FIG. 4 shows another example of the digit therapy device 50, according to the present invention. A vibrator 160 is operably connected to the at least one elongated flexible member 100, wherein the vibrator 160 is adapted to induce a vibration in at least one elongated flexible member 100 thereby providing at least one artificially vibrated elongated flexible member 100 to facilitate the desensitization of a sensitive digit tip 130 by contacting the sensitive digit tip 130 with the at least one artificially vibrated elongated flexible member 100. The form of contact can vary; for example, the sensitive digit tip 130 can be moved closer to the vibrated member 100 until the member 100 is rhythmically vibrating against the sensitive digit tip 130. It is preferred that the output from the vibrator 160 is controllable to allow the patient to quickly find a soothing frequency of vibrations to apply to the sensitive digit tip 130.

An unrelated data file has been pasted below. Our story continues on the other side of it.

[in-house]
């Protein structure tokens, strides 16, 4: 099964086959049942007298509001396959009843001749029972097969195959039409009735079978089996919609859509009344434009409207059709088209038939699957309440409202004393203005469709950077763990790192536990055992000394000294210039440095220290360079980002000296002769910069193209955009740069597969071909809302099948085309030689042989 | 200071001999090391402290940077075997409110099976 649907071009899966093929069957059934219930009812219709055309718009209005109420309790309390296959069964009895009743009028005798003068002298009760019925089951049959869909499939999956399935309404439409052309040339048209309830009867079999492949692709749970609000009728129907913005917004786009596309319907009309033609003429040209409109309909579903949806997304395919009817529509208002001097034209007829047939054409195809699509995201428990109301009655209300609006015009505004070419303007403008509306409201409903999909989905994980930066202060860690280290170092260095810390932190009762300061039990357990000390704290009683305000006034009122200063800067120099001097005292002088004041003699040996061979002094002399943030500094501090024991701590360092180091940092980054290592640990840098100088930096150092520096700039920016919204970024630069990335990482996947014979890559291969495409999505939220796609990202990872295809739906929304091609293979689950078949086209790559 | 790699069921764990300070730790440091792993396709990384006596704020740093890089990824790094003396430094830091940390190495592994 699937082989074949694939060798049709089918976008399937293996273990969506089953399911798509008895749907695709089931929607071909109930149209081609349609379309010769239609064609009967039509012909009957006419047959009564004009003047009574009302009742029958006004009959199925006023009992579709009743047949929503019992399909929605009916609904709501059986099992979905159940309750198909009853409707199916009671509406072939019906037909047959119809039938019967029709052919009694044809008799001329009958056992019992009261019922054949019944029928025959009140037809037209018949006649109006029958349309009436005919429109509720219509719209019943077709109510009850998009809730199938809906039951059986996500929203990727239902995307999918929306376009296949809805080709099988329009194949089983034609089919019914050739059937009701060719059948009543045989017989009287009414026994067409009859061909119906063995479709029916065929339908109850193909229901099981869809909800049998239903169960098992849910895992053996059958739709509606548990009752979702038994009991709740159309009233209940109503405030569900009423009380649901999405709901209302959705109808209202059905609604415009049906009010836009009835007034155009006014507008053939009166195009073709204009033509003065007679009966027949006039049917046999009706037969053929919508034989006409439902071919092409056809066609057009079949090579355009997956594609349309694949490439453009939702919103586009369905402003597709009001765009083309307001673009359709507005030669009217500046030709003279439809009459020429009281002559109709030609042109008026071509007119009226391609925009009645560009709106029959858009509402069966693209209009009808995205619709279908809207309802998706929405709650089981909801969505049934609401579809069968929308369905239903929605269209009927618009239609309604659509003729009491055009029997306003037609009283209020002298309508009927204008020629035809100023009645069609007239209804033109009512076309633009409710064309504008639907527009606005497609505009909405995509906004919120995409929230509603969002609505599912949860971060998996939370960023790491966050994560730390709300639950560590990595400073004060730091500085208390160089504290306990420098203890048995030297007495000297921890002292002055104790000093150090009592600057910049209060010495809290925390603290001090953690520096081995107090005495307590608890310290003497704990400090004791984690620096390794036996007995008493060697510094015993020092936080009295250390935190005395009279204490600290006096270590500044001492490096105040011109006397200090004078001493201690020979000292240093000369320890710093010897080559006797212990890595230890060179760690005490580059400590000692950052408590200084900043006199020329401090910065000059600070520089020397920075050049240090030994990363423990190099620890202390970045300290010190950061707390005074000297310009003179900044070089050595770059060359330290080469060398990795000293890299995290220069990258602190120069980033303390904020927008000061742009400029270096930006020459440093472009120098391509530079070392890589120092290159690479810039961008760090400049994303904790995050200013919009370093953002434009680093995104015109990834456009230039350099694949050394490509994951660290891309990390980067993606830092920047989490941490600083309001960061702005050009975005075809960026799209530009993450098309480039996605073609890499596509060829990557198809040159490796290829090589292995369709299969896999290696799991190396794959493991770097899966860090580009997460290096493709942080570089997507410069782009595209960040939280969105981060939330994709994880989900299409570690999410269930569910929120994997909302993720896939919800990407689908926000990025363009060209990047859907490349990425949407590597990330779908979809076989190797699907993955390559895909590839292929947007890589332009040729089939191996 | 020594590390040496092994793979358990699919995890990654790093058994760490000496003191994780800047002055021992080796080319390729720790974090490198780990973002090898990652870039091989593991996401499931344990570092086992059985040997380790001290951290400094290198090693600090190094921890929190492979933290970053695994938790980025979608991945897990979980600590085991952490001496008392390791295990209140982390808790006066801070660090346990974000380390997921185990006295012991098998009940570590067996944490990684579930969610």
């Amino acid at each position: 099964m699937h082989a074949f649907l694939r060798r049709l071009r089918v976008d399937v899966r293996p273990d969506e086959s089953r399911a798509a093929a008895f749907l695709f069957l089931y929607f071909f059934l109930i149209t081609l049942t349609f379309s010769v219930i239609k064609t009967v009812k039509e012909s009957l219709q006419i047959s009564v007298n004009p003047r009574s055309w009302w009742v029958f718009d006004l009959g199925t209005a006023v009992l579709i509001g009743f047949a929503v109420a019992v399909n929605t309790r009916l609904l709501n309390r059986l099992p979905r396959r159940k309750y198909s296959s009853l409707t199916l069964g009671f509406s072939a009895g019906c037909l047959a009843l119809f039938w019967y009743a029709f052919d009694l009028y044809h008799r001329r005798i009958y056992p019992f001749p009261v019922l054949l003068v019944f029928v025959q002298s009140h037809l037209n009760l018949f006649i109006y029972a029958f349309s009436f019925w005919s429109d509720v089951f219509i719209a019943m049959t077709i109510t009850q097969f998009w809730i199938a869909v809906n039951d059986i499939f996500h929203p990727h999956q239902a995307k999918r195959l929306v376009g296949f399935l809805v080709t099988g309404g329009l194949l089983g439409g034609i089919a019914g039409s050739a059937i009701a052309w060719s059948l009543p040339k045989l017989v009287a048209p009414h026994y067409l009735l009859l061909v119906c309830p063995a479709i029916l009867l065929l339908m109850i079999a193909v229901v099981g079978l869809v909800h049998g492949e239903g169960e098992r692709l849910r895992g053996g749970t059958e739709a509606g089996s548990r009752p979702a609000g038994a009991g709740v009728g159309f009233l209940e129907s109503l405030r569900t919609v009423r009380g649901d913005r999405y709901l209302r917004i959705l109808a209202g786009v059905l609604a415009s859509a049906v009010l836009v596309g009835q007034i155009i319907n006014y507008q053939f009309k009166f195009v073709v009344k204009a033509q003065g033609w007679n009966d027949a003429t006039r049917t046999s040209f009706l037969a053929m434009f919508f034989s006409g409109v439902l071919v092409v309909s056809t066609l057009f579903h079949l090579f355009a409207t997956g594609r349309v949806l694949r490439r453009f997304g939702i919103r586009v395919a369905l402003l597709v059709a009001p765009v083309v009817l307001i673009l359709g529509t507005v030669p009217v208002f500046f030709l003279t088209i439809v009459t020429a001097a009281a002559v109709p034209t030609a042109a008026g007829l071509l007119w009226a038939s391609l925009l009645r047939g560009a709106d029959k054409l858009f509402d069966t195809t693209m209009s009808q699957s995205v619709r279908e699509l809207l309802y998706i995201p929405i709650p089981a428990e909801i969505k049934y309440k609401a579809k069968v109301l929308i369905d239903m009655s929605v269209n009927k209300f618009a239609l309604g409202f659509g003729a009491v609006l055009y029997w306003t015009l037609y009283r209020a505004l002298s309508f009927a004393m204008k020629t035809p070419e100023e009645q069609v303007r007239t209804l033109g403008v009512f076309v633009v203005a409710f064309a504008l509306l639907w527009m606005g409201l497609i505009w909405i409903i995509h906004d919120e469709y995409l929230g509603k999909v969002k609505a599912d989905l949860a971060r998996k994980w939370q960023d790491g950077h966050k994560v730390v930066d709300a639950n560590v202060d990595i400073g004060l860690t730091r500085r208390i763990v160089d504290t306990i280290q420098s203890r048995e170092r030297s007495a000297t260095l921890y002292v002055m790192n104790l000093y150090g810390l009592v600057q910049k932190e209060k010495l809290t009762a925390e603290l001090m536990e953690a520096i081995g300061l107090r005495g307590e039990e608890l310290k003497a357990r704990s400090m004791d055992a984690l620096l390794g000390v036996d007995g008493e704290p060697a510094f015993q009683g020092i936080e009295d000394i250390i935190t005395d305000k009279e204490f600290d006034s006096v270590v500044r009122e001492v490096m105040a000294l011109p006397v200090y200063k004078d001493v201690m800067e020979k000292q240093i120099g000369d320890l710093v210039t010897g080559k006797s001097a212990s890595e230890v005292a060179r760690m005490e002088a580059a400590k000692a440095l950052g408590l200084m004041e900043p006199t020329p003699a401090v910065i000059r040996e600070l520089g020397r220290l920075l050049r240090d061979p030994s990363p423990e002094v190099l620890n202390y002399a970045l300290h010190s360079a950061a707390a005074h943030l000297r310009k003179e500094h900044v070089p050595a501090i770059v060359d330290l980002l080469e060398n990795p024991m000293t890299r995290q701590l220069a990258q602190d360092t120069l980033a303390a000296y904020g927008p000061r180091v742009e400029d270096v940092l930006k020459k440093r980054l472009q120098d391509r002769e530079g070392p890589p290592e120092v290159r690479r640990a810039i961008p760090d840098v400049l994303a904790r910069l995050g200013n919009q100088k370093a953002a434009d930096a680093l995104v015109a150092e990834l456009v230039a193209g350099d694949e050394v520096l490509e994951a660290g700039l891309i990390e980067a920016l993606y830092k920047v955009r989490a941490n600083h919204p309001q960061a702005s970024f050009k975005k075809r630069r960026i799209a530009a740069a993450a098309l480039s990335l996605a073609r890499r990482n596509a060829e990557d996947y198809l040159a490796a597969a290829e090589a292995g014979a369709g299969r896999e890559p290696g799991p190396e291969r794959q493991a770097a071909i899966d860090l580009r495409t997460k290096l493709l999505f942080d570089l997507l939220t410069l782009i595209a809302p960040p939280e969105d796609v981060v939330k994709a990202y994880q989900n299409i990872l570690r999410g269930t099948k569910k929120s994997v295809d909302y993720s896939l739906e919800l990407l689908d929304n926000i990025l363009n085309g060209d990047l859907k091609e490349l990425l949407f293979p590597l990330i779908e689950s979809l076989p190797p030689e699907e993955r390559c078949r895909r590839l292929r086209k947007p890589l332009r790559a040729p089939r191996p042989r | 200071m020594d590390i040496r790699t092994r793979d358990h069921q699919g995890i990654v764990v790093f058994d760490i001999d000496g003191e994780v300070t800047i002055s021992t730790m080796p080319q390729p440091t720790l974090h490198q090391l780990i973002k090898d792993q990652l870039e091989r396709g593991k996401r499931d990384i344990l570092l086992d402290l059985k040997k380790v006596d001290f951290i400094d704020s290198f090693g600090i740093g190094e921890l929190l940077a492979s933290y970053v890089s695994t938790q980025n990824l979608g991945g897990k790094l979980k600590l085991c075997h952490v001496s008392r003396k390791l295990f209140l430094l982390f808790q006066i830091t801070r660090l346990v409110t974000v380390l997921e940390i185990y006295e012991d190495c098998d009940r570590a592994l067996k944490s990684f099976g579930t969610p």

String and wire vibrators are well know and even taught in high school science classes. For example, part number “DC #15240” supplied by The Science Source educational supply service (The Science Source, Atlantic Highway (Route One), Waldoboro, Me., 04572), is a versatile string vibrator used by High Schools to vibrate multiple strings or wires attached to the vibrator. Wire vibrators, based on e.g. solenoids, are also well known and need not be discussed further here.